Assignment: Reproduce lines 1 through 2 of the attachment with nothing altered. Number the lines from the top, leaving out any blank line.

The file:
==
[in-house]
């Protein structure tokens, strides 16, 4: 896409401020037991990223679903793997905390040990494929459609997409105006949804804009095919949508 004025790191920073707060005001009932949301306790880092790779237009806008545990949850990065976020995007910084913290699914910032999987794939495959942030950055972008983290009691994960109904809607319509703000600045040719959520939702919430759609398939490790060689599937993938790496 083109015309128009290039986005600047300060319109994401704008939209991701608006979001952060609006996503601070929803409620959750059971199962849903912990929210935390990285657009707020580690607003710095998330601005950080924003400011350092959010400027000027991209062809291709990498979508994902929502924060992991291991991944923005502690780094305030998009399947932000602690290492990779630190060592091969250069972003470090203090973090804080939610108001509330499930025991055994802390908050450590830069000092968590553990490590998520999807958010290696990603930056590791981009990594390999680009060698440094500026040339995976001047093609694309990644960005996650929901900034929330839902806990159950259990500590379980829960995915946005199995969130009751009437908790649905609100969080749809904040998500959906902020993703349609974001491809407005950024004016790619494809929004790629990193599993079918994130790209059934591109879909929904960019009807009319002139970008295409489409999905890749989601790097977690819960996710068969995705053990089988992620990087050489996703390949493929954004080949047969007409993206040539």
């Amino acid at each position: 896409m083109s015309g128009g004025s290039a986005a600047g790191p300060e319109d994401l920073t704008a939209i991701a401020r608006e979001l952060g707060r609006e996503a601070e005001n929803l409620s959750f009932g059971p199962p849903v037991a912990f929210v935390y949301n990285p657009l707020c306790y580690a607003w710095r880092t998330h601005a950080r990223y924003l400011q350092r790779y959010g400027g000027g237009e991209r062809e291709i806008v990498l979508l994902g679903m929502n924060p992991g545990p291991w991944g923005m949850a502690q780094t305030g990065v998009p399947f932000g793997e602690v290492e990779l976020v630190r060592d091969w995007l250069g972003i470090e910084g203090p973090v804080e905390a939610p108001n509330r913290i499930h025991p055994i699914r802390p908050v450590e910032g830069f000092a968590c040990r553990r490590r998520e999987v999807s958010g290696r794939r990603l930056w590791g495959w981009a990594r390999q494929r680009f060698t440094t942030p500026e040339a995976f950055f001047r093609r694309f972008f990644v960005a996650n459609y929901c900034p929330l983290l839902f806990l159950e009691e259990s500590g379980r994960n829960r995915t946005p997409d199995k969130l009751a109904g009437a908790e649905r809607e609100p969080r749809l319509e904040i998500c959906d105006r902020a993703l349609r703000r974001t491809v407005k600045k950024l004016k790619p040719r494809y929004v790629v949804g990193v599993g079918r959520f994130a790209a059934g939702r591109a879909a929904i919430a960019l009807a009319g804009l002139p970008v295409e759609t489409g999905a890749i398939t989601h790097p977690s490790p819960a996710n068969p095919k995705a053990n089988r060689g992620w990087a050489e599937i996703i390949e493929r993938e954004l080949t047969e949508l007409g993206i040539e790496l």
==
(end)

[in-house]
């Protein structure tokens, strides 16, 4: 896409401020037991990223679903793997905390040990494929459609997409105006949804804009095919949508 004025790191920073707060005001009932949301306790880092790779237009806008545990949850990065976020995007910084913290699914910032999987794939495959942030950055972008983290009691994960109904809607319509703000600045040719959520939702919430759609398939490790060689599937993938790496 083109015309128009290039986005600047300060319109994401704008939209991701608006979001952060609006996503601070929803409620959750059971199962849903912990929210935390990285657009707020580690607003710095998330601005950080924003400011350092959010400027000027991209062809291709990498979508994902929502924060992991291991991944923005502690780094305030998009399947932000602690290492990779630190060592091969250069972003470090203090973090804080939610108001509330499930025991055994802390908050450590830069000092968590553990490590998520999807958010290696990603930056590791981009990594390999680009060698440094500026040339995976001047093609694309990644960005996650929901900034929330839902806990159950259990500590379980829960995915946005199995969130009751009437908790649905609100969080749809904040998500959906902020993703349609974001491809407005950024004016790619494809929004790629990193599993079918994130790209059934591109879909929904960019009807009319002139970008295409489409999905890749989601790097977690819960996710068969995705053990089988992620990087050489996703390949493929954004080949047969007409993206040539």